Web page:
by

by Moshe Kempinski
Arutz-Sheva, Israel National News
Sep 12, ’05 / 8 Elul 5765

I made the mistake of listening to the mindless babble of several
media personalities recently. They were talking about the past year’s
trends. One of them picked up the orange band worn by supporters of
Gush Katif.

She said, “Do you know what this orange band is [as if anyone in the
country did not]?” She went on to describe that she looked on the
band and was surprised to see “I Love Gush Katif” on the band. “I
guess we won’t see much of that anymore,” she giggled. The other
individual agreed in good humor and said those orange streamers will
probably be mistaken for support of some football team. The both
giggled in childish glee.

What was so painfully evident was that they were describing their own
inner desire, rather than an objective discussion of the orange bands
and streamers that swept the country. They truly wanted to forget. It
was that nervous frenetic energy that brought about the giggles. They
did not want to remember that they were part of a heartless machine
that destroyed Jewish communities and sent their inhabitants to
wander from hotel to hotel and from city to city. The government, the
media and parts of the population in Israel will do all that it can
to obliterate any memory of what was the power and faith of Gush
Katif.

Many of the rabbinic leaders have turned to an event described in the
Talmud (Avoda Zara 18). Rabbi Hanina ben Teradion, when he was bound
by the Romans and burnt at the stake, was asked by his students,
“Master what do you see?”

He said, “I see parchment of Torah being burnt, but the letters are
blossoming and floating into the air.”

You can destroy parchment and bricks, but you cannot destroy the
spirit. Prime Minister Ariel Sharon is engaged in almost superhuman
efforts to raze the flourishing settlements into the ground. He tried
to destroy the synagogues, despite the pleas of large segments of
Israel’s population and of the Jews of the world. He has become
obsessed with wiping out any remnant of his crime, like the psychotic
franticly wiping his hands of imaginary blood.

Yet, very few people are taking off their orange streamers.

The vast majority of faithful Zionism today is in the midst of
mourning and mutual comfort. They will take the time to heal the
wounds inflicted by an uncaring secular administration; yet, they
will not give up on their vision. More importantly, they will not
give up on the potential for vision laying dormant in the hearts of
the less faithful segments of our community.

Glimpses of that potential were clearly evident in the midst of the
destruction. A policewoman saw that I had stationed myself with a
sign at an intersection near S’derot after being warned by the local
police commander to leave. She called me over to her police car. I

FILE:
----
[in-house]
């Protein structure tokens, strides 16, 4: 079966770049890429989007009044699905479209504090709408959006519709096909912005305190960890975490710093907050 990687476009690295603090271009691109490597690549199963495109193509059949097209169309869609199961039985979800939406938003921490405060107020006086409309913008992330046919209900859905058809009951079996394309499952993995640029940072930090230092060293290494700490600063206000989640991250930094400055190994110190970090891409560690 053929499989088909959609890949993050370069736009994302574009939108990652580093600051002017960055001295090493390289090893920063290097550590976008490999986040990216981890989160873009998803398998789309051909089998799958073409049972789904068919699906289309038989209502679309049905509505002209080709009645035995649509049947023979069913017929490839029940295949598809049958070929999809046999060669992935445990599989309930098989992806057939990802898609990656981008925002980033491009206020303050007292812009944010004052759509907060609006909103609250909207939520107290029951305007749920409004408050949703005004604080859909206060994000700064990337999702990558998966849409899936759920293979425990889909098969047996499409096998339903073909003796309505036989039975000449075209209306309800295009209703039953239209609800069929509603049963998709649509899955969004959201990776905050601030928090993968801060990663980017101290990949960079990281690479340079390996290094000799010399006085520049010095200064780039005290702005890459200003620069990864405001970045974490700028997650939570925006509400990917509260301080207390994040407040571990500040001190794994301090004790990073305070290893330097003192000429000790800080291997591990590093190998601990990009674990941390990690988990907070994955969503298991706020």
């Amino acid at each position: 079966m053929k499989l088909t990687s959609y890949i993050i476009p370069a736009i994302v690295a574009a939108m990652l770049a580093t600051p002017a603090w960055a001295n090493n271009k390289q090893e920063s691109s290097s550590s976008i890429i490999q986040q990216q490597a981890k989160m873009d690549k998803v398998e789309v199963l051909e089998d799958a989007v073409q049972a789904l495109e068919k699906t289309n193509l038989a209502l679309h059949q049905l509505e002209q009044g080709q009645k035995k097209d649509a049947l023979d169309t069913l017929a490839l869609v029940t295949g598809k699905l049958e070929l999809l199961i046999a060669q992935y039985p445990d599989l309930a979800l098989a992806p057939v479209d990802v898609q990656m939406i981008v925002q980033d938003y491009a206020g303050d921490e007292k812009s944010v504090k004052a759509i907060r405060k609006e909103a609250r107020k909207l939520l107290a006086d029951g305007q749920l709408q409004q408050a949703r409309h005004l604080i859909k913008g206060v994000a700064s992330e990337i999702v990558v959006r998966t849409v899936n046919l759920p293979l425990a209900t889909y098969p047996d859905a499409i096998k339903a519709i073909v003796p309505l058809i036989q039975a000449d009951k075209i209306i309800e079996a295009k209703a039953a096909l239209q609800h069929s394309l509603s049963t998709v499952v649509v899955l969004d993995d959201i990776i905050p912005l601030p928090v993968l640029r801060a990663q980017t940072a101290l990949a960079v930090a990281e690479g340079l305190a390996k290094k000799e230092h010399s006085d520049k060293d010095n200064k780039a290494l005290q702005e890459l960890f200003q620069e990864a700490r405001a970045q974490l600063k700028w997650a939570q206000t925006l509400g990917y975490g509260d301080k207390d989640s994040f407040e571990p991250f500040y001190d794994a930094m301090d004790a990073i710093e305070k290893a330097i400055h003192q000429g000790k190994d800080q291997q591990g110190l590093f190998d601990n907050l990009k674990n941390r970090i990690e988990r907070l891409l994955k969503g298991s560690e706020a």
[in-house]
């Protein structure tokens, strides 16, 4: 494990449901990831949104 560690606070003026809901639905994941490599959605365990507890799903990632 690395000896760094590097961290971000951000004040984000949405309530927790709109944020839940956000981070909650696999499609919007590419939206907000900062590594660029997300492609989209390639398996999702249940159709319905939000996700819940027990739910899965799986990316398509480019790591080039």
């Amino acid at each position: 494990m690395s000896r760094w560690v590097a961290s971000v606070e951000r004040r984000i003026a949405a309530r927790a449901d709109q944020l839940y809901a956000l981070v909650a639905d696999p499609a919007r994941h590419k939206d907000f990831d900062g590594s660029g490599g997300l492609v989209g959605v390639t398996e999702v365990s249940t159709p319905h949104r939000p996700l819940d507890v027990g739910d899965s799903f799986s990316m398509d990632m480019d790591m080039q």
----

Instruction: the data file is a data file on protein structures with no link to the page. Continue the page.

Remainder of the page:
expected another demand or a threat. She said quietly that G-d should
bless us for what we were trying to do, and that if I stood a little
to the right, then I could get away with it.

As my nephew was being dragged out of one the synagogues in Gush
Katif, the helmeted policeman bent over and said to him, “Kol
Hakavod, we are with you. Don’t give up.”

One of the police commanders came up to Rabbi Elon, the dean of
Yeshivat HaKotel, and said to him that the most dramatic and
emotional moment of this period occurred after they had cleared out a
synagogue of protesters. The commander went back into the synagogue
and found several of his men sprawled on the floor in front of the
empty Aron Kodesh (the Ark), weeping.

While it is true that there were examples of cruelty and of hatred on
the part of some of the commanders and their policemen, the instances
of sympathy and even affection seemed to be more the rule.

One might ask: if there were so many stories of brotherhood like
these, then how did these same people also participate in the
expulsion and destruction?

It takes great courage to be what you need to be. It takes a nurtured
and faithful soul to do what your soul truly desires. It takes great
vision to see beyond the fog raised by slogans and half-truths
spouted by the local and world media. It takes a burning Jewish heart
to truly act in accordance with your destiny.

Yet, every single member of the larger Jewish community, which has
survived thousands of years of oppression, recognizes truth when it
burns before them. That explains the heartfelt statements of people
in the midst of them doing things in total contradiction to their
words. That explains the sea of orange streamers in a country the
media likes to portray as being in favor of the expulsion.

The Jerusalem Talmud describes our sages looking over into the
horizon as the dawn began burst into morning. Thus, will be the
redemption of Israel, like the dawn. It will come slowly at first and
then burst into glorious light.

I wonder if, as the sages looked into the skies, they didn’t see a
haze of orange on the horizon.

Taken from customerservant.com


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